Click New Site. Make sure the General tab is selected, and configure the following settings:
- Host – Enter your domain. If your domain is example.com, enter example.com.
- Port – Leave blank.
- Protocol – FTP – File Transfer Protocol.
- Encryption – Only use plain FTP.
- Logon Type – Normal.
- User – FTP username from your host.
- Password – FTP password from your host.
Click over to the Transfer Settings tab. Tick the box for Limit Number of Simultaneous Connections, and enter 8 as the Maximum Number of Connections. This keeps the server from blocking your IP address, especially if you’re on a shared hosting server.
Click Connect. If you see folders named wp-content and wp-admin, you’re in the right place. If not, double click your root directory folder. This is typically public_html, but ask your host if you’re not sure.
If you do not see any dot files, click Server, and select Force Showing Hidden Files. Find the .maintenance file and delete it. Click the Refresh the File and Folder Lists button, and refresh your browser to check your site. Clear your cache and check again if you’re having issues.
What Causes WordPress Maintenance Mode Issues?
This issue has two main causes:
- You allowed update requests to pile up and attempted to update several things at once.
- The theme or plugin(s) you attempted to update is not compatible with your version of WordPress.
How to Prevent Update Issues
Theme and plugin updates can break a site, so updating things as soon as they’re available isn’t always recommended even though those updates likely contain valuable security patches. Before you perform an update, back up your entire WordPress site. Don’t trust your host to do it for you.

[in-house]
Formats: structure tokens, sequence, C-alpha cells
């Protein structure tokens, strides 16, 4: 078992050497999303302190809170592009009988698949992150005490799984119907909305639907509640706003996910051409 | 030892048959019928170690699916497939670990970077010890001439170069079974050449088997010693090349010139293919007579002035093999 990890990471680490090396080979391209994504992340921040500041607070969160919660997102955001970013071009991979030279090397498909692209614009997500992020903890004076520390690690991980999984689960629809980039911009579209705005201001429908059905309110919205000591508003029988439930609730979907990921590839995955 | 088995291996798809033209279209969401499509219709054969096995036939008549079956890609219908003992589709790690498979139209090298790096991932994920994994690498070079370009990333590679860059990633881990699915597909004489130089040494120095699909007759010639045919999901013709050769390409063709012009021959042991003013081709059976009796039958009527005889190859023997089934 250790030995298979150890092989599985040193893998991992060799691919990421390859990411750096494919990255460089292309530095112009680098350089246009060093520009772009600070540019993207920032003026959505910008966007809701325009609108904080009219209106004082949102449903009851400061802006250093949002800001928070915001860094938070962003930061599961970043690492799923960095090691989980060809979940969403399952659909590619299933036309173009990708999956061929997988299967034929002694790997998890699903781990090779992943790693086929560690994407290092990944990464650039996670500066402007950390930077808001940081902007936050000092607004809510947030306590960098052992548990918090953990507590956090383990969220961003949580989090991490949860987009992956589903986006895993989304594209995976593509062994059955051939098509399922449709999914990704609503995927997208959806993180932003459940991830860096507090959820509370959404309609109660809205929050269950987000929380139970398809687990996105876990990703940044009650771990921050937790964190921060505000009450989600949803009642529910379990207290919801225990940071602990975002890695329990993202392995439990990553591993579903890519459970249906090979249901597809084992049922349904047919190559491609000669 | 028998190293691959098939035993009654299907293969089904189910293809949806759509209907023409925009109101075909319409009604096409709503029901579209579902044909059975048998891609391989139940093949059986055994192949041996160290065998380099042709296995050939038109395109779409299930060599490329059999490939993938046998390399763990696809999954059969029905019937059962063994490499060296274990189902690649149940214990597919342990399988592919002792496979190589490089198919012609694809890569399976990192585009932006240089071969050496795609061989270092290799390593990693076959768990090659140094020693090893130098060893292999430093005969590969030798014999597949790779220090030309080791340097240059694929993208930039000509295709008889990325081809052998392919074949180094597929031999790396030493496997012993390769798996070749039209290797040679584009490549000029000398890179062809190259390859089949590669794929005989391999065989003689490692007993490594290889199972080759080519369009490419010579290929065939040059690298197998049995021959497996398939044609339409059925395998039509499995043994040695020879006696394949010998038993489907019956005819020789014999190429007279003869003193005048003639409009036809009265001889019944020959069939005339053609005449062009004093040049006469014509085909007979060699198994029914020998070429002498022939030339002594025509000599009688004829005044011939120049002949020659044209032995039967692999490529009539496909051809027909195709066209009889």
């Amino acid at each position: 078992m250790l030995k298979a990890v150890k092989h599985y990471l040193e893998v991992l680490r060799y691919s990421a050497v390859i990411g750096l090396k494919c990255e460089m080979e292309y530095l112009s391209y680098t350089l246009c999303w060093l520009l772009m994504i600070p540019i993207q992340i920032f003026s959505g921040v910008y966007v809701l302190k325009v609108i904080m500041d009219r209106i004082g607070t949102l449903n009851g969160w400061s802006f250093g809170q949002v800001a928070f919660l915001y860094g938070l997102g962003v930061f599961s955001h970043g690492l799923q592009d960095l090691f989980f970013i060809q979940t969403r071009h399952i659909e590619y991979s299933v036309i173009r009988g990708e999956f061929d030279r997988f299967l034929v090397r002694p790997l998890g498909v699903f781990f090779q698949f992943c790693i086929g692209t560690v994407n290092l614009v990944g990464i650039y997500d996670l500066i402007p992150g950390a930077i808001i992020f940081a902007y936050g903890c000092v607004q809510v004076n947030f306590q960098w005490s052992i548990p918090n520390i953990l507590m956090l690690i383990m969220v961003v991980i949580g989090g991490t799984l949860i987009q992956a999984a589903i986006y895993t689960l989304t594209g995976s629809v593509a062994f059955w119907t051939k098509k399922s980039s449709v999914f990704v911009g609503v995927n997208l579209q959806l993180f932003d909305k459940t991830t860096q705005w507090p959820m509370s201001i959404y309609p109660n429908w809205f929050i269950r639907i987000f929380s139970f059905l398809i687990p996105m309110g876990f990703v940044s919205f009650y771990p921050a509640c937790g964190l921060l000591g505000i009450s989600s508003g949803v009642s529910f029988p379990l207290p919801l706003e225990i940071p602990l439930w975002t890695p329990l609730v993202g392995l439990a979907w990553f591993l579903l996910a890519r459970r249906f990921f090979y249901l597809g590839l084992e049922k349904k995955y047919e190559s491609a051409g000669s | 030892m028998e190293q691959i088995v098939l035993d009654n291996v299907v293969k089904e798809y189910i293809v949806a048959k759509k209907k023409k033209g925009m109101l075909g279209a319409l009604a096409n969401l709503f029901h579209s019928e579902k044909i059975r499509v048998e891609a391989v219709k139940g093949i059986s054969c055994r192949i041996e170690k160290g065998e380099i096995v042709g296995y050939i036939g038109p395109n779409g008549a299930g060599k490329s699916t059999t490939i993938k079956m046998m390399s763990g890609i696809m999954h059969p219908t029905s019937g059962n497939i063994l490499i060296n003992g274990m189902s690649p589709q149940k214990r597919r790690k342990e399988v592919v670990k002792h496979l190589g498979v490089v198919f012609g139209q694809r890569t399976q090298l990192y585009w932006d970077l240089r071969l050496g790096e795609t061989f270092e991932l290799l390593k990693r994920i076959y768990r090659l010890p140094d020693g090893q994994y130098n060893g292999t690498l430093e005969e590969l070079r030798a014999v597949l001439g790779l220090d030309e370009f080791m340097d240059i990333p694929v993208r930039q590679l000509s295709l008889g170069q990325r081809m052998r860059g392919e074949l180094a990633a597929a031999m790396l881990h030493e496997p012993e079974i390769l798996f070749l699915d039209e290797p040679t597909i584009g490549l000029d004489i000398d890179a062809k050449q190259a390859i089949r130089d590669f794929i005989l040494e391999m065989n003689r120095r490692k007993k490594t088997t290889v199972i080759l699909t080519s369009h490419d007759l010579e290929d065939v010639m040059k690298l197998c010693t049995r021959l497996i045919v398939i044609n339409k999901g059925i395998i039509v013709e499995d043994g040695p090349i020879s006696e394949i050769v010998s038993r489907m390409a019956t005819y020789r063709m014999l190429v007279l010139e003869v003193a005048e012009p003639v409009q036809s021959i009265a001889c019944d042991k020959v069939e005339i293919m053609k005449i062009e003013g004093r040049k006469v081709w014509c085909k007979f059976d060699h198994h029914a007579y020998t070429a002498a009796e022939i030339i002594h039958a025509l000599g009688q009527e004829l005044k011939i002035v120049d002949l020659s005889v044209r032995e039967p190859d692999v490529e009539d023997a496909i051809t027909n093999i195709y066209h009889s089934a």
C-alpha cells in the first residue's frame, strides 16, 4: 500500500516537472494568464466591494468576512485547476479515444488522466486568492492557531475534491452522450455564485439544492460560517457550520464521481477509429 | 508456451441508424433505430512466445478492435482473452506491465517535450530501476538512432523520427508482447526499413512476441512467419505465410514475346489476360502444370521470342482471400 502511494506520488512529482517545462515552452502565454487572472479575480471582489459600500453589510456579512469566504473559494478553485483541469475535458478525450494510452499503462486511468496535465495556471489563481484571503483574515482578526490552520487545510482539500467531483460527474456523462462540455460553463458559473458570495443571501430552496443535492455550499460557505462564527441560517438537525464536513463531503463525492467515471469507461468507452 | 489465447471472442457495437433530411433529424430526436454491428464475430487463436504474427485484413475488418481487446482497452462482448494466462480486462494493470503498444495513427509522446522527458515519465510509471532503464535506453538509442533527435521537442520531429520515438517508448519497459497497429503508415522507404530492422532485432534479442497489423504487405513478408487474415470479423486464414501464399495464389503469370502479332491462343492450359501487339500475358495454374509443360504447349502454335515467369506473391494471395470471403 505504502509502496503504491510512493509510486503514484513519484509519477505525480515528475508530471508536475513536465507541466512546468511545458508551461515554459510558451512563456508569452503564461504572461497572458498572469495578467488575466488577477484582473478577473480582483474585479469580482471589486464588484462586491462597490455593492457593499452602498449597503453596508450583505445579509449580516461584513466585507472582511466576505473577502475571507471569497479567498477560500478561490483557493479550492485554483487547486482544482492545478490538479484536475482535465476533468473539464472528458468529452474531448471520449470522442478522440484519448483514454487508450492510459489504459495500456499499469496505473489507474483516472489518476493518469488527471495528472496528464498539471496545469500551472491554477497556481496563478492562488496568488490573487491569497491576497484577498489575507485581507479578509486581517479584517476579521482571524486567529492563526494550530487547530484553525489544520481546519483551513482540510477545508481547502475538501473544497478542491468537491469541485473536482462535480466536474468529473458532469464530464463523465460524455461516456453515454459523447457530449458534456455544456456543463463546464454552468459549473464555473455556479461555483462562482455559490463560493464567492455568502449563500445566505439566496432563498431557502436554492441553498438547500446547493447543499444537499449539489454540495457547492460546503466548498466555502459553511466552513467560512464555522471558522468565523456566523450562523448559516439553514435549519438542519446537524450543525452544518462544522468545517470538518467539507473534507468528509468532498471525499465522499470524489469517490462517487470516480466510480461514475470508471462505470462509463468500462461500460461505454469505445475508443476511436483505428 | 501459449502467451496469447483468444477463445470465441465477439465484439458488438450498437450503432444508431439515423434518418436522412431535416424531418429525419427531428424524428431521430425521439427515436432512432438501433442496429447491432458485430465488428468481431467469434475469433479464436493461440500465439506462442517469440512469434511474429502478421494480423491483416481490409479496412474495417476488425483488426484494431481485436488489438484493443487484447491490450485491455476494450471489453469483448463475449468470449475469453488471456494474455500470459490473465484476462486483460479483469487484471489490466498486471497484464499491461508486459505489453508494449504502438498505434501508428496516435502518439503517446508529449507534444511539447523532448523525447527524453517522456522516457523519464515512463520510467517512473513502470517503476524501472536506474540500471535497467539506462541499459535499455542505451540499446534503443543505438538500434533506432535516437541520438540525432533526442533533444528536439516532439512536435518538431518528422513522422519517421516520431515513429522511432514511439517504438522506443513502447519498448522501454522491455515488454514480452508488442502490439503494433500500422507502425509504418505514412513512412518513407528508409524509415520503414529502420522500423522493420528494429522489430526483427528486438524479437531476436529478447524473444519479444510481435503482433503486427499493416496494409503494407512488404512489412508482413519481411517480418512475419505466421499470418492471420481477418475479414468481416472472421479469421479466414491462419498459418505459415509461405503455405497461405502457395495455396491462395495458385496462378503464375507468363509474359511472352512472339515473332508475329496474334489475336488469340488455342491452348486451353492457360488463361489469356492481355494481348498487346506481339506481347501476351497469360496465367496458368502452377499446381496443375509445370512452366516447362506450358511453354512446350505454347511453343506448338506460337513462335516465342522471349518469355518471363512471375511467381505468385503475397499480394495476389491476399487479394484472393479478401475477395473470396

Performing regular backups and performing backups right before you update things will keep you protected enough to update things promptly rather than allowing them to pile up. You should also stop using the bulk update feature and update WordPress, plugins, and themes one by one.
Check out Nathan’s tips on running automatic WordPress updates. If you run a fairly basic WordPress site, you may benefit from them.
How to Prevent Compatibility Issues
New releases of WordPress versions are great, but they sometimes occur before developers have a chance to catch up. If a new WordPress version has come out recently, make sure the plugin or theme you wish to update is compatible with it. You can follow the developer’s email list, check their blog or ask them directly to stay up to date on this issue.